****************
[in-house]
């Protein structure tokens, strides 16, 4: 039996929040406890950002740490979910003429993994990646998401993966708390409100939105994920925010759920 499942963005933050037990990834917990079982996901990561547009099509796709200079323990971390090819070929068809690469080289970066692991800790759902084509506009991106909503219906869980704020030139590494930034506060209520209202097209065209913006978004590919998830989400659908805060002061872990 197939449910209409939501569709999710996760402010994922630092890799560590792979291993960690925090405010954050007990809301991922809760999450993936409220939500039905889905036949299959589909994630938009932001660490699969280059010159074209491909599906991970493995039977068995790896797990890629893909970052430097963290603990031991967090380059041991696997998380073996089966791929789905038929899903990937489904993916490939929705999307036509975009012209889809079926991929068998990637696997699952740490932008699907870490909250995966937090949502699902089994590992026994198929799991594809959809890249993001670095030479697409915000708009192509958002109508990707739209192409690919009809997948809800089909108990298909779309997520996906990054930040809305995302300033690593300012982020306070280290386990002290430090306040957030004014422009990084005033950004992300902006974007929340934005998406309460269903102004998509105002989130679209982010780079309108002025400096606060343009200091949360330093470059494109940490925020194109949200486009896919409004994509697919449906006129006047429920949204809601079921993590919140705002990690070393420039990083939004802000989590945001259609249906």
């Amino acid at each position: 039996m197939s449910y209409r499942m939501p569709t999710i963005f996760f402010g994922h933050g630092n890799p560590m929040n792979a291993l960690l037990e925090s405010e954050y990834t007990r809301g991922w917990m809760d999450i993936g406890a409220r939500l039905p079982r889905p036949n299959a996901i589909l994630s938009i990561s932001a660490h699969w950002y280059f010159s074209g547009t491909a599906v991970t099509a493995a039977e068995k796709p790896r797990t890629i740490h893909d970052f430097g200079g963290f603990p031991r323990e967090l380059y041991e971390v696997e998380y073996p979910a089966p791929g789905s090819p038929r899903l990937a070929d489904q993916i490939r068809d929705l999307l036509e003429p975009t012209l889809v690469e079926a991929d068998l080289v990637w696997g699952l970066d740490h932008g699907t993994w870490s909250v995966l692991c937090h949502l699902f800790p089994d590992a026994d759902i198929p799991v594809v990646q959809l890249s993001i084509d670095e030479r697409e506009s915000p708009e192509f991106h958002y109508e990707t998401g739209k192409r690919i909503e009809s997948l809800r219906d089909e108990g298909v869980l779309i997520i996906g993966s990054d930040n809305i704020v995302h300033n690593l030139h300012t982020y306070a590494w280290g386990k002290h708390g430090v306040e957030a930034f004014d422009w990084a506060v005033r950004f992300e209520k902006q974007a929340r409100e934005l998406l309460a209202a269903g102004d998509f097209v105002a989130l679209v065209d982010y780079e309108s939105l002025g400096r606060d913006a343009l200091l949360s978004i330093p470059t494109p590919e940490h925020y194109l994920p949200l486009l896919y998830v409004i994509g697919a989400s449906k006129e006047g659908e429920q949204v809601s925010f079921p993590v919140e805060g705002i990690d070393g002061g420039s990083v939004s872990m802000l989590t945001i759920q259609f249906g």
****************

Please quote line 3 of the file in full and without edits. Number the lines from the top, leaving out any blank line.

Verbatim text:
């Amino acid at each position: 039996m197939s449910y209409r499942m939501p569709t999710i963005f996760f402010g994922h933050g630092n890799p560590m929040n792979a291993l960690l037990e925090s405010e954050y990834t007990r809301g991922w917990m809760d999450i993936g406890a409220r939500l039905p079982r889905p036949n299959a996901i589909l994630s938009i990561s932001a660490h699969w950002y280059f010159s074209g547009t491909a599906v991970t099509a493995a039977e068995k796709p790896r797990t890629i740490h893909d970052f430097g200079g963290f603990p031991r323990e967090l380059y041991e971390v696997e998380y073996p979910a089966p791929g789905s090819p038929r899903l990937a070929d489904q993916i490939r068809d929705l999307l036509e003429p975009t012209l889809v690469e079926a991929d068998l080289v990637w696997g699952l970066d740490h932008g699907t993994w870490s909250v995966l692991c937090h949502l699902f800790p089994d590992a026994d759902i198929p799991v594809v990646q959809l890249s993001i084509d670095e030479r697409e506009s915000p708009e192509f991106h958002y109508e990707t998401g739209k192409r690919i909503e009809s997948l809800r219906d089909e108990g298909v869980l779309i997520i996906g993966s990054d930040n809305i704020v995302h300033n690593l030139h300012t982020y306070a590494w280290g386990k002290h708390g430090v306040e957030a930034f004014d422009w990084a506060v005033r950004f992300e209520k902006q974007a929340r409100e934005l998406l309460a209202a269903g102004d998509f097209v105002a989130l679209v065209d982010y780079e309108s939105l002025g400096r606060d913006a343009l200091l949360s978004i330093p470059t494109p590919e940490h925020y194109l994920p949200l486009l896919y998830v409004i994509g697919a989400s449906k006129e006047g659908e429920q949204v809601s925010f079921p993590v919140e805060g705002i990690d070393g002061g420039s990083v939004s872990m802000l989590t945001i759920q259609f249906g």